“MUSH LOVE,” SHE signs her posts. And LiLy Athair can get mushy as she moves through the world. A single mother and a woman of wild imagination, she blogs about how much she loves life.
Athair grew up in Chelan when it was an agricultural town. She’s always wanted her own farm.
She started with a greenhouse full of fungi, growing the mushrooms she lays out on her table at the Port Angeles Farmers Market on Saturdays.
Her business, The Morel Compass, has as its true north the growing of food for her neighbors: multiple mushroom varieties including oysters, lion’s manes, nemekos and wine caps.
These mushrooms are her daughter Satya’s favorite food.
Let’s get to the imagination part. Athair is raising money, through Kickstarter and through direct micro-investment, for the MycoCrusader, a mushroom farm on a former tour bus.
The Kickstarter campaign closed this past Monday; Athair continues to collect contributions via PayPal. Those flow straight to her without the percentage deducted by the crowdfunding site.
“I think it’s fantastic,” Laurel Hargis of My-Oh-My Pie, another market vendor, said of the mobile farmstead idea. She’s a fan of both Athair and The Morel Compass.
Athair plans to be at this Saturday’s farmers market, 10 a.m. to 2 p.m. at Front and Lincoln streets, selling her wares and telling her story. She also can be found at TheMorelCompass.net.
Her dream lives aboard her emptied-out 1979 Greyhound Crusader, which Athair calls “a wonderful blank slate.” She’s created the layout and business plan for a mushroom-growing operation, mycology laboratory and living space on wheels.
Athair and her daughter could roll right up to schools, science centers — anyone interested in local food sourcing — and show what-all is possible.
“I think people don’t understand the potential that’s behind it,” Athair said, “but when I talk to other mushroom farmers, they say, ‘Oh, yeah,’ ” as in go for it.
“I am a shy person,” she added. Mention mushrooms, “and I can talk all day.”
Farmer Kia Armstrong of Sequim gives a ringing endorsement of the mushroom bus.
“It’s extremely innovative and inspiring to me,” said Armstrong, who worked with Nash’s Organic Produce for many years, helping make that company into a formidable operation known across the continent.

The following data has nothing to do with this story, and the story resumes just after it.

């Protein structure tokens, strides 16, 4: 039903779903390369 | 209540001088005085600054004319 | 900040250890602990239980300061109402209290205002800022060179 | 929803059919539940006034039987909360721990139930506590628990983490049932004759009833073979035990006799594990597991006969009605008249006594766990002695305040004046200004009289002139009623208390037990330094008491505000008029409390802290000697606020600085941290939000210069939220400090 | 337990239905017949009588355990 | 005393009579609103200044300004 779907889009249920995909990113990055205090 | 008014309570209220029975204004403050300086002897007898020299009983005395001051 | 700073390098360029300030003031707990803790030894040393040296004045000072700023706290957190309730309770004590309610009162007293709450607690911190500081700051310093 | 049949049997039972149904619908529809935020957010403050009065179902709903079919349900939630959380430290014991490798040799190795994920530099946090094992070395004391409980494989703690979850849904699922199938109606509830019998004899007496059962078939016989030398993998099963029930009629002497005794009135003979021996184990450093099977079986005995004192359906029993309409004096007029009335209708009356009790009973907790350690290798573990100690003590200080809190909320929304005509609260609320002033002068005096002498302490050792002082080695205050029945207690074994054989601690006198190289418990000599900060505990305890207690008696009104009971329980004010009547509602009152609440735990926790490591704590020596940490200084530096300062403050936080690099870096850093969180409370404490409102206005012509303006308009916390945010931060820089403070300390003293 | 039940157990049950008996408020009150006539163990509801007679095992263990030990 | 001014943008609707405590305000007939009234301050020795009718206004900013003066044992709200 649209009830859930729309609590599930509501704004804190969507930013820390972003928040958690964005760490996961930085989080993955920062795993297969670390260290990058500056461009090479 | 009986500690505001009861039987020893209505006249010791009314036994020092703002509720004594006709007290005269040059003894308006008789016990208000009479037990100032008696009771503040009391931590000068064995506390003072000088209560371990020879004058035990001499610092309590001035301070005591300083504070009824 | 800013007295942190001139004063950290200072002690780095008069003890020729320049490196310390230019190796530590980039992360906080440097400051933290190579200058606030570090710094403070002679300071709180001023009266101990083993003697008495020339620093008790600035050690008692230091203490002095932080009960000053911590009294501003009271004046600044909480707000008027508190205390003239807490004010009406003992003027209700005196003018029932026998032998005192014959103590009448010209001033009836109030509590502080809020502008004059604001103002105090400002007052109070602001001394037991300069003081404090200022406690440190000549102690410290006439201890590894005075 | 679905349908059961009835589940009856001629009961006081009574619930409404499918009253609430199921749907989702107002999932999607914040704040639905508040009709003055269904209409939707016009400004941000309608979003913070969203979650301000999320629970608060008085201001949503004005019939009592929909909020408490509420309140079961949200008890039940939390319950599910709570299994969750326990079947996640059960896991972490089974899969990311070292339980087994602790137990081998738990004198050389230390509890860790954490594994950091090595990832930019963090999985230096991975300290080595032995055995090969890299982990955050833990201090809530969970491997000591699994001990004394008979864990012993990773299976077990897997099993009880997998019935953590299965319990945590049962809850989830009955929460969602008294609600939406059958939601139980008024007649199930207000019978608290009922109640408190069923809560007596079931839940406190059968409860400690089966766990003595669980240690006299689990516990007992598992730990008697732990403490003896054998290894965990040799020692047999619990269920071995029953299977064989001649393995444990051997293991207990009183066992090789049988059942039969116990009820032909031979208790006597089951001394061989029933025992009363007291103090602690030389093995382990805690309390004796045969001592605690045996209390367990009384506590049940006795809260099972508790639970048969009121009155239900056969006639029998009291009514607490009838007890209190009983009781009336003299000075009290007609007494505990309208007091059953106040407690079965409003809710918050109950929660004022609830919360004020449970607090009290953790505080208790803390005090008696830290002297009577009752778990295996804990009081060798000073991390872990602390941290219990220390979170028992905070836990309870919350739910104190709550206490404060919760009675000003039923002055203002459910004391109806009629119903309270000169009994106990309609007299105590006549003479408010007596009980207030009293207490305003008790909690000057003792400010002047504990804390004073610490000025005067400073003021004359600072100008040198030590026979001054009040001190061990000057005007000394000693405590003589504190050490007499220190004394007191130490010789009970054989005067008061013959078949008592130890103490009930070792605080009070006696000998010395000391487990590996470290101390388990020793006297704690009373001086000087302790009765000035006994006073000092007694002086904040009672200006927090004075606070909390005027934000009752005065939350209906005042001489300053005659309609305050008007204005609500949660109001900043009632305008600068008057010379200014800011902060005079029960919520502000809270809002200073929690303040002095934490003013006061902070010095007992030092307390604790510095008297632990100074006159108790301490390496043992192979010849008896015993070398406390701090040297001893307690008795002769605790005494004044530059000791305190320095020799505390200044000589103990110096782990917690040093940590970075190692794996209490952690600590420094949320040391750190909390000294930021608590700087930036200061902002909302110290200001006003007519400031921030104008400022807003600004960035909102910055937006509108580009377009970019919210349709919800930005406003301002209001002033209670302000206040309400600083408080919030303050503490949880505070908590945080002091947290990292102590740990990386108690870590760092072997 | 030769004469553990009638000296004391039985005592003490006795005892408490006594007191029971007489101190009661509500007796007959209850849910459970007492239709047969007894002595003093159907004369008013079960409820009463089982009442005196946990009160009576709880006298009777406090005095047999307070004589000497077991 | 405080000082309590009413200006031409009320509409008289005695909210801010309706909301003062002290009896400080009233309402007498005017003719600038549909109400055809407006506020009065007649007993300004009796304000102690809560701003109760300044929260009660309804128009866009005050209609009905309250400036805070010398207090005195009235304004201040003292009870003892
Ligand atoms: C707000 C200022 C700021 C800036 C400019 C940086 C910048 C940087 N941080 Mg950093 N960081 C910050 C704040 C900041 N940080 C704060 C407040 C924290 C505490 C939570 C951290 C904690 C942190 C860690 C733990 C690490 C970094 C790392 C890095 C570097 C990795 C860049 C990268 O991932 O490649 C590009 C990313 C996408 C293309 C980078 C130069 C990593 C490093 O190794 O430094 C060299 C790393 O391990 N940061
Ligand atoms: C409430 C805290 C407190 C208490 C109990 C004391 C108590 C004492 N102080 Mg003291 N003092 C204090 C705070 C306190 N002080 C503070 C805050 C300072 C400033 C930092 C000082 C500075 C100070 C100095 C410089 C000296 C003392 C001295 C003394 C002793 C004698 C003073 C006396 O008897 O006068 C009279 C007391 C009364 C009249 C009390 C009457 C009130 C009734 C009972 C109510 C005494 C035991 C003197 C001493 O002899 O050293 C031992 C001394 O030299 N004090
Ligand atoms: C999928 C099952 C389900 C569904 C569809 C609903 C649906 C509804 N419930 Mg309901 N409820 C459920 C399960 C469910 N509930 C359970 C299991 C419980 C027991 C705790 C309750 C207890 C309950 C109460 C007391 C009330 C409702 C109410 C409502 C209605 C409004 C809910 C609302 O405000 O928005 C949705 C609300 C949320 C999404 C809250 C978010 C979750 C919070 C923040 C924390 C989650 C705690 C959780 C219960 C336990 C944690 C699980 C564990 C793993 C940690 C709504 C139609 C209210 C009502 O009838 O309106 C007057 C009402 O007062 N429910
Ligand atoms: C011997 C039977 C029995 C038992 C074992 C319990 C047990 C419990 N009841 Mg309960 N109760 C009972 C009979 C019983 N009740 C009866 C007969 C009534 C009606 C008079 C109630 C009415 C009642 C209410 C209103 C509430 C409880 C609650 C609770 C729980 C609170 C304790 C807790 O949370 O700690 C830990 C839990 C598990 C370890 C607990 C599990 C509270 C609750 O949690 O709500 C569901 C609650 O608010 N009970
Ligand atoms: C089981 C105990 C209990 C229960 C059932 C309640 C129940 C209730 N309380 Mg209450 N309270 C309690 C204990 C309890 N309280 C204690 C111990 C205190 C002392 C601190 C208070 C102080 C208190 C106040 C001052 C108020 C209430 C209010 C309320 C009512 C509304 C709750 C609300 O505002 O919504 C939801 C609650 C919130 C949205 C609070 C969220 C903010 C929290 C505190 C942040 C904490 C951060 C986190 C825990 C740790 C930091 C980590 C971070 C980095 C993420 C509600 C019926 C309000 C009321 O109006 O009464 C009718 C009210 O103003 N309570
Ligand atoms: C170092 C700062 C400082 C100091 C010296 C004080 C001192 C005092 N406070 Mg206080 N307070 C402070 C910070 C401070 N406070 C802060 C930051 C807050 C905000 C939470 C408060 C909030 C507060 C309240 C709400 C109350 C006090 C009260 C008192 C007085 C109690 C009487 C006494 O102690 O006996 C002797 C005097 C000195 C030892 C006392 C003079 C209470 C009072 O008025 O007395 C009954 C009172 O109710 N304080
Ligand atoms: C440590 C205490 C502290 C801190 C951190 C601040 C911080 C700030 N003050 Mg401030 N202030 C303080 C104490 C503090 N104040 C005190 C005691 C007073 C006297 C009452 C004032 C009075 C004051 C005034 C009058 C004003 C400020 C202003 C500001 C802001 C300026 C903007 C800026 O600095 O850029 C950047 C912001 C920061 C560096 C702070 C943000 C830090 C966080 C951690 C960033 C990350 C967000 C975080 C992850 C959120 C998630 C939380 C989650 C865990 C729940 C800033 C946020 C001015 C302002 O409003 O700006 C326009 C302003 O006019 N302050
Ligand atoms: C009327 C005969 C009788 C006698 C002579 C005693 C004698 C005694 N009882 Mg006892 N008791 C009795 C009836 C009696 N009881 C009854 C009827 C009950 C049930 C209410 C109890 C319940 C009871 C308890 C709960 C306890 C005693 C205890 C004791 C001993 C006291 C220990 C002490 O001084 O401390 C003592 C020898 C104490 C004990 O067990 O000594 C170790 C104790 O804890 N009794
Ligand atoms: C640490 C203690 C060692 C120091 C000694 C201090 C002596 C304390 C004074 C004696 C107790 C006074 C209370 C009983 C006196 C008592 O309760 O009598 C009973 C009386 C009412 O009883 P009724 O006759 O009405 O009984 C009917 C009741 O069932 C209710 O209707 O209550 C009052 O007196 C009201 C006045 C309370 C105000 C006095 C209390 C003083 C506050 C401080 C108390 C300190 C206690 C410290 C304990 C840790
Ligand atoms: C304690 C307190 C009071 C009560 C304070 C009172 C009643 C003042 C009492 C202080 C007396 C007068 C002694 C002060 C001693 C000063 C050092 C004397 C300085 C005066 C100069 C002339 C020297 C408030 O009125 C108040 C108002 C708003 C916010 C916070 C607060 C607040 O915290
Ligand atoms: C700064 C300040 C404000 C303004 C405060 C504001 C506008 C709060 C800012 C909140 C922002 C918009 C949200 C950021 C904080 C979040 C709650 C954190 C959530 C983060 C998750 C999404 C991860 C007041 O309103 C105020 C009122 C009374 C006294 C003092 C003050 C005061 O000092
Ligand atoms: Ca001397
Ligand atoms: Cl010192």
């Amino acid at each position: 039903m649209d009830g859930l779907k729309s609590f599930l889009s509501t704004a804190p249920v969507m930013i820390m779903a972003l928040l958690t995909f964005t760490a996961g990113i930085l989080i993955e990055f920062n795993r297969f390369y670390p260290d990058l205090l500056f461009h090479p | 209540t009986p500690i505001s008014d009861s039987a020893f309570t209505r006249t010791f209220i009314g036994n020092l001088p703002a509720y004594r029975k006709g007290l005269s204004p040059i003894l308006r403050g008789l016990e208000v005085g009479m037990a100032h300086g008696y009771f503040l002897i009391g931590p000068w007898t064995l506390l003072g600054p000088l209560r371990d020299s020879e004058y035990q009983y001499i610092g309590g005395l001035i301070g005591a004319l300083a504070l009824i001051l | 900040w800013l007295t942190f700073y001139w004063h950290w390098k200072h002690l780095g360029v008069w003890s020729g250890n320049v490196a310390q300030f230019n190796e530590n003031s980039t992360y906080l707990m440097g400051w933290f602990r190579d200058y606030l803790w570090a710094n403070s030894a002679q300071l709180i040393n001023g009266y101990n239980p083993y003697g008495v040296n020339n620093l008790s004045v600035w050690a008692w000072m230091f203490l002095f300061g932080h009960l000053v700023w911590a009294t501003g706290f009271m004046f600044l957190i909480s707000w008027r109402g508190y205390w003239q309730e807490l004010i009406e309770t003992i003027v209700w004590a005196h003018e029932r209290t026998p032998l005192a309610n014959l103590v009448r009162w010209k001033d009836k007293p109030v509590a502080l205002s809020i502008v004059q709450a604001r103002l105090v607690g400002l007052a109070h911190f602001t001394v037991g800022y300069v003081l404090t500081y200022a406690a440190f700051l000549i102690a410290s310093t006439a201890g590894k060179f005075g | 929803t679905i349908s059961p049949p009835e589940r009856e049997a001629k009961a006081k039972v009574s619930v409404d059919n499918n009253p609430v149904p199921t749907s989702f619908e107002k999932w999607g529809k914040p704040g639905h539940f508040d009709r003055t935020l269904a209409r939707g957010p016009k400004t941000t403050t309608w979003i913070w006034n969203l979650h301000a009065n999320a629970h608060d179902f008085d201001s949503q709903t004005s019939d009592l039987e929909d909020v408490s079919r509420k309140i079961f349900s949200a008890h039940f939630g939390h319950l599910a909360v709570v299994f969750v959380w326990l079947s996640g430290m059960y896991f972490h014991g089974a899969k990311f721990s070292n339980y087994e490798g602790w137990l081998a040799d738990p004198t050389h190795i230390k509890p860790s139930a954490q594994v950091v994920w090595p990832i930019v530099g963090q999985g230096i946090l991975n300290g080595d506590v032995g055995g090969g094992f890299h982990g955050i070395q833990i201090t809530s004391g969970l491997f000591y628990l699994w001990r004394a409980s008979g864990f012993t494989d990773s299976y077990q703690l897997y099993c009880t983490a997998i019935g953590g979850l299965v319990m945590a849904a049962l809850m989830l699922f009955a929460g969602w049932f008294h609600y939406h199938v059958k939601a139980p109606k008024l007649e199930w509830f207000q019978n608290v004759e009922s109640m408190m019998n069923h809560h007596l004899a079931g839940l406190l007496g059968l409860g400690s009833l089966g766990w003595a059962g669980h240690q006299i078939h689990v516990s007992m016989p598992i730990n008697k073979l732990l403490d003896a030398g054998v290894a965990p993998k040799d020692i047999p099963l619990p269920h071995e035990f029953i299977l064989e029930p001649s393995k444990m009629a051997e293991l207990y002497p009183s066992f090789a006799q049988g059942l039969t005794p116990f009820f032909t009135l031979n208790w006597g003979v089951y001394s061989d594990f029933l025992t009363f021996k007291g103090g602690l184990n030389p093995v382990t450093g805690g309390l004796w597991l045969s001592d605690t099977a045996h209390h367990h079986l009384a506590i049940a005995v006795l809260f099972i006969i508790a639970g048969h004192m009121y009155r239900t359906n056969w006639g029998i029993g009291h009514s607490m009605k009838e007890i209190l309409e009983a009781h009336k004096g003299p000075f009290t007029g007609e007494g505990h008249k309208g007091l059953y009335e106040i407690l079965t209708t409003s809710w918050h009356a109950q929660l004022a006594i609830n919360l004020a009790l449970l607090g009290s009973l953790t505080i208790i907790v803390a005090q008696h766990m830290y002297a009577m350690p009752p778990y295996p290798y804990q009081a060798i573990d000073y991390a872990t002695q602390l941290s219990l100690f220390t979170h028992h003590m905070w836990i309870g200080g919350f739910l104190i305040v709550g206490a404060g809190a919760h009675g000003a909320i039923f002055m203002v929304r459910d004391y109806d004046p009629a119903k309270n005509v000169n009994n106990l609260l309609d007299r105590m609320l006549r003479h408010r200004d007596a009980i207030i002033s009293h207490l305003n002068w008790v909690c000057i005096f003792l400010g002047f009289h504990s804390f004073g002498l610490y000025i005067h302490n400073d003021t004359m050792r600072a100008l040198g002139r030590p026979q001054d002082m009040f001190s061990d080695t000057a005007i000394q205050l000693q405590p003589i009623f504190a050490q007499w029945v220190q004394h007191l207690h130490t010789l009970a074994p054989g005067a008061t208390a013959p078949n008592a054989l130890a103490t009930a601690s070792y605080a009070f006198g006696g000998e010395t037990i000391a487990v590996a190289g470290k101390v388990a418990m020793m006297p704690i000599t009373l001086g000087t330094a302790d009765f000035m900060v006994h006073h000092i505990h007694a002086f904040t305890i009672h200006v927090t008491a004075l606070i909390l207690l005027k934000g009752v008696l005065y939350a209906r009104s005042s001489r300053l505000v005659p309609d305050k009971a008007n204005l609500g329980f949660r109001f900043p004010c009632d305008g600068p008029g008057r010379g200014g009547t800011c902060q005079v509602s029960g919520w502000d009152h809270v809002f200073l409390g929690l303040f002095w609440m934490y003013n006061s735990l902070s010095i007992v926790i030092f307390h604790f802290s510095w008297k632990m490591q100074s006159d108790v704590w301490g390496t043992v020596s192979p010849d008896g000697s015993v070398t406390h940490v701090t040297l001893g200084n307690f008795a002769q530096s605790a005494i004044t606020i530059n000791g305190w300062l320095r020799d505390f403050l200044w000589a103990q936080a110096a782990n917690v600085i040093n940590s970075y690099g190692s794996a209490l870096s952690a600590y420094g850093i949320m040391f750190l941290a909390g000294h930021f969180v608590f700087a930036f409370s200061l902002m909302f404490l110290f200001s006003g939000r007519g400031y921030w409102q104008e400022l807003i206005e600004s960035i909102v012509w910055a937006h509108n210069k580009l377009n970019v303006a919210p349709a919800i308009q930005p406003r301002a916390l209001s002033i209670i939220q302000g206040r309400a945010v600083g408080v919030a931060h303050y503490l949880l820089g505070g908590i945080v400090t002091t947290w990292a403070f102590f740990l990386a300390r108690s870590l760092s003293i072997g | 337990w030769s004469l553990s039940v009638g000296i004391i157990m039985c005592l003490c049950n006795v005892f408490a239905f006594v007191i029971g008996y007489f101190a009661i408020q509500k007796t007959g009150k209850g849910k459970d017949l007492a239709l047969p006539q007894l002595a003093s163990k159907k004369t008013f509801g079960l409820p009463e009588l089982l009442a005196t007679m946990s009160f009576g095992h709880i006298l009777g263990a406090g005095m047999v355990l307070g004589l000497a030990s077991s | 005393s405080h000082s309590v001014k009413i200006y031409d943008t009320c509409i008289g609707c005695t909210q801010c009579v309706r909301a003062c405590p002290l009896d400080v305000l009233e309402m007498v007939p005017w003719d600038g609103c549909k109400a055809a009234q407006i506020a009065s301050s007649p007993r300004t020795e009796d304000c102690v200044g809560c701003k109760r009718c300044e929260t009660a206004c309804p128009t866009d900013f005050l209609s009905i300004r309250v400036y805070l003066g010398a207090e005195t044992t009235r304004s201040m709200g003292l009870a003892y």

“I have a lot of support for her as a young female entrepreneur trying to fill a niche in our community.
“Small-scale farming,” Armstrong added, “is one of the keys to our sustainability.”
Armstrong connected with Athair through Olympic Nature Experience, the outdoor preschool their daughters attend together.
The nonprofit ONE (Olympic NatureExperience.org) is another grass-roots idea that’s leafing out on the North Olympic Peninsula, offering not only the Owl’s Hollow early learning and nature skills programs but also the Adventure Club and after-school sessions for elementary-age kids at the Dungeness River Audubon Center just west of Sequim.
Back on the bus: Athair wants to insulate and repaint, and install shelving, plumbing and a heating and cooling system. She plans to convert it to run on vegetable oil instead of fossil fuel.
In the bus’ understory, she’ll situate a pasteurization unit.
She also plans to construct a small kitchen, bathroom and sleeping loft in the back.
“I can teach people how to farm,” she said. “I can drive up to a school.
“I think it’s going to blow people away how much food I can produce out of a bus.”
Diane Urbani de la Paz, a freelance journalist and former PDN features editor, lives in Port Townsend.
Her column appears in the PDN the first and third Wednesday every month. Her next column will be Oct. 17.
Reach her at [email protected]